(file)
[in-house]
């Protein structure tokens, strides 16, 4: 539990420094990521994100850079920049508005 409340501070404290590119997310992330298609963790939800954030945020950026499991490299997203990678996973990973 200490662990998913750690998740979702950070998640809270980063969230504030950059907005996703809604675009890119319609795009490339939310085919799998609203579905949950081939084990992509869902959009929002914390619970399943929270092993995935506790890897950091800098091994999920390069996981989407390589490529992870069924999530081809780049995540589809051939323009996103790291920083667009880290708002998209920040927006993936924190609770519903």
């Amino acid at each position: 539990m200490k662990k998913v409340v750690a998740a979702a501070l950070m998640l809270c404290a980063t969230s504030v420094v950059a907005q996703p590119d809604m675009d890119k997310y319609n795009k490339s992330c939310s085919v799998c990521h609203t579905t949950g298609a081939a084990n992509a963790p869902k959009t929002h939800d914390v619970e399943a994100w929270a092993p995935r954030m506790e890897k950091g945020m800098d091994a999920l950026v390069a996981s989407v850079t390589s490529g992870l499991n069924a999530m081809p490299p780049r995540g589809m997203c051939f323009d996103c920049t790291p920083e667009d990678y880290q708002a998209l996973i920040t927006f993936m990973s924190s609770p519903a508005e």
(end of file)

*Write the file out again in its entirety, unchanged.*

[in-house]
């Protein structure tokens, strides 16, 4: 539990420094990521994100850079920049508005 409340501070404290590119997310992330298609963790939800954030945020950026499991490299997203990678996973990973 200490662990998913750690998740979702950070998640809270980063969230504030950059907005996703809604675009890119319609795009490339939310085919799998609203579905949950081939084990992509869902959009929002914390619970399943929270092993995935506790890897950091800098091994999920390069996981989407390589490529992870069924999530081809780049995540589809051939323009996103790291920083667009880290708002998209920040927006993936924190609770519903």
């Amino acid at each position: 539990m200490k662990k998913v409340v750690a998740a979702a501070l950070m998640l809270c404290a980063t969230s504030v420094v950059a907005q996703p590119d809604m675009d890119k997310y319609n795009k490339s992330c939310s085919v799998c990521h609203t579905t949950g298609a081939a084990n992509a963790p869902k959009t929002h939800d914390v619970e399943a994100w929270a092993p995935r954030m506790e890897k950091g945020m800098d091994a999920l950026v390069a996981s989407v850079t390589s490529g992870l499991n069924a999530m081809p490299p780049r995540g589809m997203c051939f323009d996103c920049t790291p920083e667009d990678y880290q708002a998209l996973i920040t927006f993936m990973s924190s609770p519903a508005e």